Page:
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Commitment, not resolution, key to positive health changes

Commitment to New Year's resolutions

Do you have a New Year’s resolution? Many people make goals each year. But, by definition, the word “resolution” means to find a solution, frequently to a conflict or problem, which already sets a negative tone for something positive you hope to achieve. 

When you make a true lifestyle change, it should be something you want to do — something you look forward to changing. Not merely surrendering to resolve a problem. 

I ask people to change the word “resolve” to “commit.” We commit to our families, our faith and all things that are meaningful to us, and we take pride in doing it. Why not commit to making positive changes for you? 

Start by asking: What is my motivation for change? And, am I making this change for myself or someone else?

The motivation needs to come from your sincere desire to work towards a healthier lifestyle for yourself. This is an opportunity for you to be excited about changing your life in a positive way, rather than punishing yourself for past behaviors. Those who are motivated because they want to change to benefit themselves, and not to please someone else, are more successful at achieving their goals. 

'SMARTER' approach

Here are a few tips to help you get SMARTER at setting – and achieving – goals:

S – Specific. Focus on one behavior change goal at a time. People may say that they need to lose weight, exercise more, eat better, quit smoking and go to church every Sunday. Break down these daunting tasks and commit to one small daily or weekly goal to help you see immediate results and give you a sense of accomplishment.  For example, if your goal is to lose weight, commit to keeping a food journal. After you have achieved your, add another to it.  

M – Measurable. Give your goal a number — number of calories, number of days, times spent, etc. If your plan is to meditate, are you going to meditate two days a week or two times a day? Giving it a number allows you to see where you need to make adjustments. This becomes your plan.

A – Attainable. Think “comfort — stretch — stress." Real change requires you to get out of your comfort zone and stretch yourself as you accomplish change with new or renewed behaviors. But it is important to ask yourself if the goal is realistic so that you are less likely to set yourself up for failure. For example, can you really give up all desserts during a month when four of your family members have birthdays?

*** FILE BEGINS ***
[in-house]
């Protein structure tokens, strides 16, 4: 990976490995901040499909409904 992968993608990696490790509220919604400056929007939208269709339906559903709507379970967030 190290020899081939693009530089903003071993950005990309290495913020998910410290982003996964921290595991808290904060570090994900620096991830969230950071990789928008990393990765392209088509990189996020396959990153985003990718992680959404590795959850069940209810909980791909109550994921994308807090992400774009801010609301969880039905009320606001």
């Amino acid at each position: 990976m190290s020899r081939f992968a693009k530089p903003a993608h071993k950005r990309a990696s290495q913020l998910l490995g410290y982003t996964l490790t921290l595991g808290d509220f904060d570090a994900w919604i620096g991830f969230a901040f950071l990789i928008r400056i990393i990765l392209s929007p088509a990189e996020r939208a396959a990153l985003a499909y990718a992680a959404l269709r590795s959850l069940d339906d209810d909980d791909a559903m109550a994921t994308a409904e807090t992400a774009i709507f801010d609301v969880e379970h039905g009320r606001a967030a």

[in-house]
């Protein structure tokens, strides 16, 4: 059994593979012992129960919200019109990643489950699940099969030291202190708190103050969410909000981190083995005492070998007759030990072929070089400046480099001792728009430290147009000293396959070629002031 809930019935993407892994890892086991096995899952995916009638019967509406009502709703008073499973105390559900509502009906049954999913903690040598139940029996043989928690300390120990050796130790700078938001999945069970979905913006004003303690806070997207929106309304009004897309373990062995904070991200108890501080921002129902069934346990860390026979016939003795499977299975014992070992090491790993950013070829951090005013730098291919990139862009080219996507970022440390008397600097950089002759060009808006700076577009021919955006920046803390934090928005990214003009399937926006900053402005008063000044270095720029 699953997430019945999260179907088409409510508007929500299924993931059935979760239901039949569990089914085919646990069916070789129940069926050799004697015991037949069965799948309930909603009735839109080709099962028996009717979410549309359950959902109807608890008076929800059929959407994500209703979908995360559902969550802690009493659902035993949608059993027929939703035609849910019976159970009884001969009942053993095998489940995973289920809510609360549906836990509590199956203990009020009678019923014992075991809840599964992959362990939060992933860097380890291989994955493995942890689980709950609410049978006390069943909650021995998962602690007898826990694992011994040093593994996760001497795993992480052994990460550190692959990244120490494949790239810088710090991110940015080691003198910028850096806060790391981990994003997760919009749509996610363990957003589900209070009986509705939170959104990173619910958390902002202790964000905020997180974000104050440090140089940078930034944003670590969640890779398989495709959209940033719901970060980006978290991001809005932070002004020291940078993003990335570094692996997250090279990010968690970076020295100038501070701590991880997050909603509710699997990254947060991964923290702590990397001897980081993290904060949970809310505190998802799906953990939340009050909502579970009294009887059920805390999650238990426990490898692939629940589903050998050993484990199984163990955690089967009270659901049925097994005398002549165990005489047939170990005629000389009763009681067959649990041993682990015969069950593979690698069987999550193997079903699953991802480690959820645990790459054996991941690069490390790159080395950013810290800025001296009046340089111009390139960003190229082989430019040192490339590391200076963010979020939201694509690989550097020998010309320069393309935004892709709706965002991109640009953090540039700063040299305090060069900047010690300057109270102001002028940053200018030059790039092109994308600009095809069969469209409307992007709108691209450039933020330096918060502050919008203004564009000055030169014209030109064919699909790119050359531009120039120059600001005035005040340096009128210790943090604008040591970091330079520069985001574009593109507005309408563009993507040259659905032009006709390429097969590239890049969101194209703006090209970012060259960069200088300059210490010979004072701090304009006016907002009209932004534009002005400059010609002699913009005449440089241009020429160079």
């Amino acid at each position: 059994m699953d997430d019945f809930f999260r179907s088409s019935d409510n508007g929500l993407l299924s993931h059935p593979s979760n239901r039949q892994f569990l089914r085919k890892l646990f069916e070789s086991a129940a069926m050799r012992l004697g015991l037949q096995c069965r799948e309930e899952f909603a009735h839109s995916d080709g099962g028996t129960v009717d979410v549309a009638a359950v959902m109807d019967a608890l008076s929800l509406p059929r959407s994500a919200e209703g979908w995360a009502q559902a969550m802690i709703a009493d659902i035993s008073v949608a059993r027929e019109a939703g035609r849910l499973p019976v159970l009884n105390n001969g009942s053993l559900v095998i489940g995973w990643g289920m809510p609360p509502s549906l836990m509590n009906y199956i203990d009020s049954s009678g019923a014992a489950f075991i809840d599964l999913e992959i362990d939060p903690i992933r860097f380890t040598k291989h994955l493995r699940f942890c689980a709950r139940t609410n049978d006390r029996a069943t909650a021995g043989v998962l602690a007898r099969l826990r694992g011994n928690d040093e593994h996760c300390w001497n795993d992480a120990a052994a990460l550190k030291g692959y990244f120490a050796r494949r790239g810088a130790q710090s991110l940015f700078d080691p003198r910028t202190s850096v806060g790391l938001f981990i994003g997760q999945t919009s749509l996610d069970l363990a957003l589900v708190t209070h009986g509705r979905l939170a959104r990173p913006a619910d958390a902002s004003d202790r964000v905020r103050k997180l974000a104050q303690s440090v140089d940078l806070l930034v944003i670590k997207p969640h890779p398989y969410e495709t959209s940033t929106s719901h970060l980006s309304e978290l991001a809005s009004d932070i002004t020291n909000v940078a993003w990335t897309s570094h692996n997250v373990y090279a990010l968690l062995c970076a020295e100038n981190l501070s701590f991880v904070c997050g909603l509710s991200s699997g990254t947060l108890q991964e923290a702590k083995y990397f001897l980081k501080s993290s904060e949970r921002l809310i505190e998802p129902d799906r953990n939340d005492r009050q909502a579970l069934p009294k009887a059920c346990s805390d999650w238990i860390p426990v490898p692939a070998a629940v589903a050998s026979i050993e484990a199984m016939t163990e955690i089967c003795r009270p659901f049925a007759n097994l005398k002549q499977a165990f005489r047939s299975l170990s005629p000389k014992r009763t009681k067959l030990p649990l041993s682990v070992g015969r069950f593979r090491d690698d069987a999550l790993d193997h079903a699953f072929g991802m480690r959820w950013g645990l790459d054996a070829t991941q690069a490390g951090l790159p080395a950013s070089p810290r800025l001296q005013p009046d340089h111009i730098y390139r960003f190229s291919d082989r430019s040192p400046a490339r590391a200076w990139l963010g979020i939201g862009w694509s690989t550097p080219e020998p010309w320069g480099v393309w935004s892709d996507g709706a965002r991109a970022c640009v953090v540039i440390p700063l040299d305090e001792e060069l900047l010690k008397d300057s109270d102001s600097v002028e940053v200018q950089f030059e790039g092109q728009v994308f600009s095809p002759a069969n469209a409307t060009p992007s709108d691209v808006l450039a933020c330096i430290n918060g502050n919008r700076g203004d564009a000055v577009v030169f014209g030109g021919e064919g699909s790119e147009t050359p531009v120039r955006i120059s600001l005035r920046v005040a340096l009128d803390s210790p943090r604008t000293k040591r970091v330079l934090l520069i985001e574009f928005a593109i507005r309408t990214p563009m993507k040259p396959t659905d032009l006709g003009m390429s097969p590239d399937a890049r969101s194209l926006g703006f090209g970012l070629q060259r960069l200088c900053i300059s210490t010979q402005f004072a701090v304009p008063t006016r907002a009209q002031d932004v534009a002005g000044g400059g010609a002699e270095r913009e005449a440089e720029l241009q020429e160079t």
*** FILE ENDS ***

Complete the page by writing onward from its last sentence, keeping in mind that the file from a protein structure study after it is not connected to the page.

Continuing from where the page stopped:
R – Relevant.  This brings us back to motivation. Is this goal something that is important for you to accomplish? Why? Will it help you move better, decrease medications, reduce stress, connect with your more spiritual side, look better? A question I always ask is, “what one thing would you take pride in and like to brag about one year from today?”

T – Timetable. Give yourself a deadline. My favorite example is, “I want to earn a degree.” Some students with this goal may stay in college for 10 years. Define the goal as, “I want to earn a degree in four years.” By giving yourself a timetable, you allow room for adjustments sooner, rather than later. If your plan is to lose five pounds in a month and you lost just two, confronting it now, rather than 12 months from now, will improve your chances of ultimately achieving your total weight loss goal.

ER - Evaluate and Revise (Rejoice or Repent). Take the time to evaluate your goals and reassess what needs to be revised to stay on track. If you don’t find joy and experience real changes, long-term success will elude you. This will help you navigate roadblocks, reward yourself as you hit milestones and refocus on your commitment to yourself.

Last but not least, partner up with an accountability ally. Phone a friend or get a coach. No one on any successful journey should journey alone.

About Sheryl Baker

Sheryl Baker is a health educator with Ascension Via Christi.